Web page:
Did you know that most teens with depression aren’t receiving any treatment for the condition?
There are a lot of reasons why teens aren’t getting the mental health treatments  they need and deserve. Some of it is a misunderstanding. After all, a lot of us grow up being told that getting the teenage blues is normal, and not necessarily a sign that there is a treatable condition that explains our moods.
Teens may not always feel comfortable talking about what they’re feeling and thinking – especially if they grow up somewhere where mental health struggle is stigmatized.
In some cases, teens might not get the help they deserve because they, or their families, don’t realize that depression doesn’t have to have a cause, and some people get depression even without an explainable reason – including endogenous depression.
Here’s what you need to know to about endogenous depression in teens . We’ll talk about what endogenous depression is, how it can be different than other forms of depression, and how it can be similar. We’ll also talk about treatment options for teens so you have somewhere to start if you suspect your teen has depression, or if they’ve been recently diagnosed with endogenous depression.
What Is Endogenous Depression?
First, lets talk about depression a little more generally, and then we’ll talk about endogenous depression specifically.
So, the first thing you need to know is that depression is relatively common among teens and that major societal events, like the Covid-19 pandemic, can increase the rate of depression among teens.
That means that right now, teens may be at greater risk of depression than they normally would be, and parents and communities should be aware of that risk.
The next thing you need to know is that there is more than one type of depression and that depression and other mental health disorders can sometimes look very similar from the outside. That’s why it’s so important, especially for teens, to get a professional diagnosis from a mental health care provider, not a general practitioner.
GP’s are great, but they don’t have the experience or specialized knowledge needed to make an accurate diagnosis of a lot of mental health problems, especially since teens often have slightly different symptoms and presentations of those disorders compared with adults.
Not all depression is endogenous depression, and not all endogenous depression is the same or will respond to a cookie-cutter treatment. That’s okay, but you should be prepared that finding the right treatment, especially for teens, can sometimes be complicated.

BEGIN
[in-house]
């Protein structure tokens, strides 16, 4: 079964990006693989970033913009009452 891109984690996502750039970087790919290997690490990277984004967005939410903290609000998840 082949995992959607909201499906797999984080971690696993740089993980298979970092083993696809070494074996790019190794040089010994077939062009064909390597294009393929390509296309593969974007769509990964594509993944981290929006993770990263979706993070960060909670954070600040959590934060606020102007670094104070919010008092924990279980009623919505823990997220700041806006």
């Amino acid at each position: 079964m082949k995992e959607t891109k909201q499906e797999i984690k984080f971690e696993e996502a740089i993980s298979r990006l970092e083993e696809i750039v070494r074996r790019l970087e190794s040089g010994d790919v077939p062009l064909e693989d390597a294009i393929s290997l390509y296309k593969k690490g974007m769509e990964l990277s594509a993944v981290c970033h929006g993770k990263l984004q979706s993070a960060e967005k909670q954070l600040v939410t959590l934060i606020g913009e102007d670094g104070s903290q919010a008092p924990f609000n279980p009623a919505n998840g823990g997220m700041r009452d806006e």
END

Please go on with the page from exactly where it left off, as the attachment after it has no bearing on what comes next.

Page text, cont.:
Now that you have a little more of a baseline for this conversation, let’s talk about what endogenous depression is.
First, the term endogenous depression is a little outdated, and it’s not an official diagnostic term. But it can still be a useful way of framing a conversation about depression, or for understanding depression as it exists in people.
Endogenous depression refers to depression that comes ‘from within’, which basically just means that there isn’t an obvious stressor or trauma that can explain why someone has become depressed
For a while, endogenous depression was considered different from exogenous depression , or depression with a clear external cause, but today depression and depression treatment are more focused on the symptoms rather than causes.
So, someone with endogenous depression is likely to be diagnosed with major depressive disorder, or MDD. People who previously would have been diagnosed with exogenous depression might now also have an MDD diagnosis, or they could be diagnosed with anxiety, or PTSD, or a range of other disorders. Actually, endogenous depression can turn out to be one of those other disorders too – depending on what symptoms people are experiencing.
Depression, including endogenous depression in teens, can be temporary or chronic. Clinical depression  of any type need to last at least two weeks to meet the criteria of a disorder, so just feeling sad for a few days isn’t necessarily an indication that a teen has depression.
It’s perfectly natural to be depressed as a response to certain circumstances or situations in life. That doesn’t always mean that a disorder is the cause, but sometimes those situations can trigger a more long-lasting depression.
One of the ways to understand endogenous depression is that it is depression which is caused by something in the body, like a chemical imbalance or poor nutrition, rather than depression which is caused by ongoing chronic stress.
No form of depression, endogenous or otherwise, is more or less valid than any other kind. Having endogenous depression, or depression without an obvious cause doesn’t mean that you or your teen are broken, that you are less than people who don’t have depression, or that your mental health challenges are any less valid than anyone else’s.
How Is Endogenous Depression Different For Other Forms Of Depression?
In short, it really isn’t. Your experience of depression is likely to be very similar regardless of whether you have an endogenous case of depression or an exogenous case.